LOS ANGELES — Every day Southern California hospitals unleash millions of gallons of raw sewage into municipal sewers.

The malodorous muck flows miles to one of the region’s sewage plants, where it is treated with the rest of the area’s waste and then released as clear water into a stream or directly to the Pacific.

Scientists at the Environmental Protection Agency recently announced they had discovered a lethal superbug – the same one that caused outbreaks at UCLA and two other Los Angeles-area hospitals – in sewage at one of those plants. They declined to name the facility.

EPA scientists did not test treated wastewater flowing out of the plant to determine whether it still contained CRE, or carbapenem-resistant enterobacteriaceae.

But a growing number of studies show sewage plants can’t kill the superbugs. Instead the facilities serve as “a luxury hotel” for drug-resistant bacteria, a place where they thrive and grow stronger, said Pedro Alvarez, a professor of environmental engineering at Rice University, one of the scientists studying the problem.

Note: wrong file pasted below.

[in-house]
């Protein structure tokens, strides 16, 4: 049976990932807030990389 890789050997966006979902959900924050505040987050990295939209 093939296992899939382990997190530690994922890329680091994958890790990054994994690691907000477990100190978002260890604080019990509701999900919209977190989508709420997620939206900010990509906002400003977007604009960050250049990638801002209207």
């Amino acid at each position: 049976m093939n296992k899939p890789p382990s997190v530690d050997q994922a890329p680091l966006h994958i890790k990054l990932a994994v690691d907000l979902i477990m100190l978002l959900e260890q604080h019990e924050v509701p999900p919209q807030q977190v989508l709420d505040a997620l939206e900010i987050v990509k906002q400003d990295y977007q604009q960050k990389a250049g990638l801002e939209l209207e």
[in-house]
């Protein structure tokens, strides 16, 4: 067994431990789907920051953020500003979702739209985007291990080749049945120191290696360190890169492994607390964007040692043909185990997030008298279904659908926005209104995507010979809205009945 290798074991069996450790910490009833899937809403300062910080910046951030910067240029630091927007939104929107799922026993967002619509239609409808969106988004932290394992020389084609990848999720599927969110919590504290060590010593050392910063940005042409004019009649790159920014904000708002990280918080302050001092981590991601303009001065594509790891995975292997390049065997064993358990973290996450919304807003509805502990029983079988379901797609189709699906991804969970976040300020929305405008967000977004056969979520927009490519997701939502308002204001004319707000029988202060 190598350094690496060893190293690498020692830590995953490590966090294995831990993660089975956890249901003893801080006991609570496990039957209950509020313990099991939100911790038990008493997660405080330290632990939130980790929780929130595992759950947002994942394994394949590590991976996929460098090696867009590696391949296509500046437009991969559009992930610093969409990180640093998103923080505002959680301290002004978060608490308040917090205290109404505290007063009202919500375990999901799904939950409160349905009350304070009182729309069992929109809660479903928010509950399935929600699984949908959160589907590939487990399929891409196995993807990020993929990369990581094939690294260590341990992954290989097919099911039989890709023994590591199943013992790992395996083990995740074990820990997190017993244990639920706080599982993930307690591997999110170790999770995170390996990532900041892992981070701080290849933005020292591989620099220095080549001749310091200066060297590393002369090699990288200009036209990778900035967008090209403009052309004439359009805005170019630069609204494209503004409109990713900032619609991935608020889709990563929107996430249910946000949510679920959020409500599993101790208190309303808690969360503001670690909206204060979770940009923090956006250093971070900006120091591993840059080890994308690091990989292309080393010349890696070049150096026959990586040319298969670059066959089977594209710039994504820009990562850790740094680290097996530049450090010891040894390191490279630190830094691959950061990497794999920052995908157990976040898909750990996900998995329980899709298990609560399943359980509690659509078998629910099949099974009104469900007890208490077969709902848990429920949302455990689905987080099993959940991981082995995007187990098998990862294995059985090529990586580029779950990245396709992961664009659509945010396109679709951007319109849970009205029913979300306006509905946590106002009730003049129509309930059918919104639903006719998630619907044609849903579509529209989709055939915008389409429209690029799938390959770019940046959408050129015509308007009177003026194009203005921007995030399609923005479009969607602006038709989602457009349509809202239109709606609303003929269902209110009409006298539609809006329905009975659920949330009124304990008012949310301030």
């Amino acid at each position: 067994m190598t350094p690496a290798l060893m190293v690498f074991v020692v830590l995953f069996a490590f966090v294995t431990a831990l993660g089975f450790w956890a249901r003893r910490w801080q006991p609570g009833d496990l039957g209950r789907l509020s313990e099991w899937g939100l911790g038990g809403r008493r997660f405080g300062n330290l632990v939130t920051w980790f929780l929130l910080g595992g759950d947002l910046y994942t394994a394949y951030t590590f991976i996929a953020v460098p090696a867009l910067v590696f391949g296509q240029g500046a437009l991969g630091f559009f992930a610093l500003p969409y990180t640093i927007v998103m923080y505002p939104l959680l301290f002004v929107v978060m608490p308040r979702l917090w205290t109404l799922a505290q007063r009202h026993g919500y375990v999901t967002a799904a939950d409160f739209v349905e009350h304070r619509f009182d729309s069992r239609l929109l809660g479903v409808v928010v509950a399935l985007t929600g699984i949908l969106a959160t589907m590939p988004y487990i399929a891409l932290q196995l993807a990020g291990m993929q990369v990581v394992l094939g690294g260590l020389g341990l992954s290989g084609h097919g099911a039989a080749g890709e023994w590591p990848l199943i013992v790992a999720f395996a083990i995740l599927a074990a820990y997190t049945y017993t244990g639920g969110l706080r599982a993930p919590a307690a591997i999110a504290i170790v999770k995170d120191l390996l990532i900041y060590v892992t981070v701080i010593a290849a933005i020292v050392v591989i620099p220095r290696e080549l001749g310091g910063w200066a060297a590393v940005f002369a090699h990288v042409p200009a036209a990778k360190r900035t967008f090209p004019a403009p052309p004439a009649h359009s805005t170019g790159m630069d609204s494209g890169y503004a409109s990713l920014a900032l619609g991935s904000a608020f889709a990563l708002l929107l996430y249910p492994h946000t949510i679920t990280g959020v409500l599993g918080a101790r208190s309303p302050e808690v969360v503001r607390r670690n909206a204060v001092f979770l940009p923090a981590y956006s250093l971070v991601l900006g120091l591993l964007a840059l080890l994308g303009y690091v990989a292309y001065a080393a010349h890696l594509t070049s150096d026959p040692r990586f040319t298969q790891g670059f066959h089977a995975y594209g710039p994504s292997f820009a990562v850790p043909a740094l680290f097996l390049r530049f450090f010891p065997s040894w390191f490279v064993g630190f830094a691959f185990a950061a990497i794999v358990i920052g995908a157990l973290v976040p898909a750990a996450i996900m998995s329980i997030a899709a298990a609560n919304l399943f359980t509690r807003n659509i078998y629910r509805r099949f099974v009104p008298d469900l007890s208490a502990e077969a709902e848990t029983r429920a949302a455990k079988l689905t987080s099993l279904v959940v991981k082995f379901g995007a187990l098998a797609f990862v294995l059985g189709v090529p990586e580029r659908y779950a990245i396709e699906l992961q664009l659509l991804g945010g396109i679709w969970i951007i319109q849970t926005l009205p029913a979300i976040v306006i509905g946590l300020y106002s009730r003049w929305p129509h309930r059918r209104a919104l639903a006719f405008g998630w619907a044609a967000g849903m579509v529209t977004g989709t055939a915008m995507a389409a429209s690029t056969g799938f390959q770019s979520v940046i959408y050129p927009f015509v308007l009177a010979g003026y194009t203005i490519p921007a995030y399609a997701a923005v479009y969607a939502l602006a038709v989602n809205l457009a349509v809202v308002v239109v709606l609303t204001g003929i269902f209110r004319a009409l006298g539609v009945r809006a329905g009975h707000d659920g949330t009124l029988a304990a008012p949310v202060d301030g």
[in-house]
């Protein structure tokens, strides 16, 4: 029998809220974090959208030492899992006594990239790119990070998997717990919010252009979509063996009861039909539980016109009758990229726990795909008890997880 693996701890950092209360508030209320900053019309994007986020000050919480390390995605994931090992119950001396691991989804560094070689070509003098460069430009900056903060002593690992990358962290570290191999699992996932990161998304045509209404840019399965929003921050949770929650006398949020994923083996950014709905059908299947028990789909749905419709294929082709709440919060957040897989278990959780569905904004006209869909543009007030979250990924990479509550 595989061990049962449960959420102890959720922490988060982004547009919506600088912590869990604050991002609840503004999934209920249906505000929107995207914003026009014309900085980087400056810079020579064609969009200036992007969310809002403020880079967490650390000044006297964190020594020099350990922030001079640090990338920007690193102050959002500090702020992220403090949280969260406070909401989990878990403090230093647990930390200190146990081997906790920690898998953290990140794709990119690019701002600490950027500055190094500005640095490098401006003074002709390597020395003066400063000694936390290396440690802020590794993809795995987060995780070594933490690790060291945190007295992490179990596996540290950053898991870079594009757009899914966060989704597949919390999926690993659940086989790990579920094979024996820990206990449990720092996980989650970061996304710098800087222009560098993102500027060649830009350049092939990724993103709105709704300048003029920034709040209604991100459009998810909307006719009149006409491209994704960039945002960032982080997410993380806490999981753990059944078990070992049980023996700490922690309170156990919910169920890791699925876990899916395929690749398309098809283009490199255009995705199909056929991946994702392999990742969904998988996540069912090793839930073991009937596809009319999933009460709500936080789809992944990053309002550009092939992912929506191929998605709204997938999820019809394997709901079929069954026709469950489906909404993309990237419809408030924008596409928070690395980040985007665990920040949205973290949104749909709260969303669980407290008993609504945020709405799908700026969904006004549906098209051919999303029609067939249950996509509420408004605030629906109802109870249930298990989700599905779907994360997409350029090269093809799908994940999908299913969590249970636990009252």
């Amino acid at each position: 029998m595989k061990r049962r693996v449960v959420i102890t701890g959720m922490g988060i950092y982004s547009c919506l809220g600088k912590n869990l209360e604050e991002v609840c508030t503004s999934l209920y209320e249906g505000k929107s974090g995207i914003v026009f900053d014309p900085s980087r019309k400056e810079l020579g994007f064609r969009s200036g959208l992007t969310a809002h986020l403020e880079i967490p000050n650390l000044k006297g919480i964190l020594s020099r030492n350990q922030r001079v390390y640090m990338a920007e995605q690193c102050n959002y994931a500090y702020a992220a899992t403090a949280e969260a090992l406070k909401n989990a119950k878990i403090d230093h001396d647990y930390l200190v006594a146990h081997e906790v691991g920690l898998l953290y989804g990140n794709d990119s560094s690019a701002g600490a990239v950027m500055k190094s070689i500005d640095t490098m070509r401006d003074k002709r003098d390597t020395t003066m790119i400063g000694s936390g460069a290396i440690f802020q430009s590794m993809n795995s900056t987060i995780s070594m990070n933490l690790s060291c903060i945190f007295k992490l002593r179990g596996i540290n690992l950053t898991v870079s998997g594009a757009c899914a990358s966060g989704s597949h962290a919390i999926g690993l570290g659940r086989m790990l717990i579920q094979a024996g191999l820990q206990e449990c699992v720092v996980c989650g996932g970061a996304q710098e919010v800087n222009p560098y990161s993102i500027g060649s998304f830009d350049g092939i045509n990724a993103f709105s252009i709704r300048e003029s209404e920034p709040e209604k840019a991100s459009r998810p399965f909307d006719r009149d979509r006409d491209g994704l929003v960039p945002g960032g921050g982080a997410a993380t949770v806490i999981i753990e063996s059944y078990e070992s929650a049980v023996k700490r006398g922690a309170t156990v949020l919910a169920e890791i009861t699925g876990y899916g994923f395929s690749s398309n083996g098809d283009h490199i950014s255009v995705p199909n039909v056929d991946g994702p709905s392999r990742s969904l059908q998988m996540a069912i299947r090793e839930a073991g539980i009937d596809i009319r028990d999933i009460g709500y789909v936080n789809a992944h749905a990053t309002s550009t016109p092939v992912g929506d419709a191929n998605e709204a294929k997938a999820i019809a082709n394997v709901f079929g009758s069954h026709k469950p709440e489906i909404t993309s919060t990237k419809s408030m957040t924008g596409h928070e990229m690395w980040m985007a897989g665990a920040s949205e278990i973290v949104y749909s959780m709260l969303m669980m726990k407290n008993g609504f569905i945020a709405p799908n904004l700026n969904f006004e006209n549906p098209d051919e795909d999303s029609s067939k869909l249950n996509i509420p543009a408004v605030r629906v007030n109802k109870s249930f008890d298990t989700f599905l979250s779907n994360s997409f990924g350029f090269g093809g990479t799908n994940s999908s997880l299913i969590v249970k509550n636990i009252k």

Alvarez and other researchers say the failure of sewage plants to eliminate the dangerous bacteria is one way they may be spreading from hospitals to the environment.

“Chlorine is just not doing it,” Alvarez said of the treatment used by most plants.

The fear is that healthy people otherwise not at risk from the bacteria – including swimmers at the beach – could be infected.

Already officials are worried about the surprising number of people sickened with CRE who haven’t recently visited a medical facility: 8 percent, according to an October study.

Hospitals are not breaking laws by releasing the sewage. There is no specific regulation of bacteria resistant to antibiotics.

Deemed the “nightmare bacteria” by federal officials, CRE survives nearly all antibiotics. It kills as many as half its victims.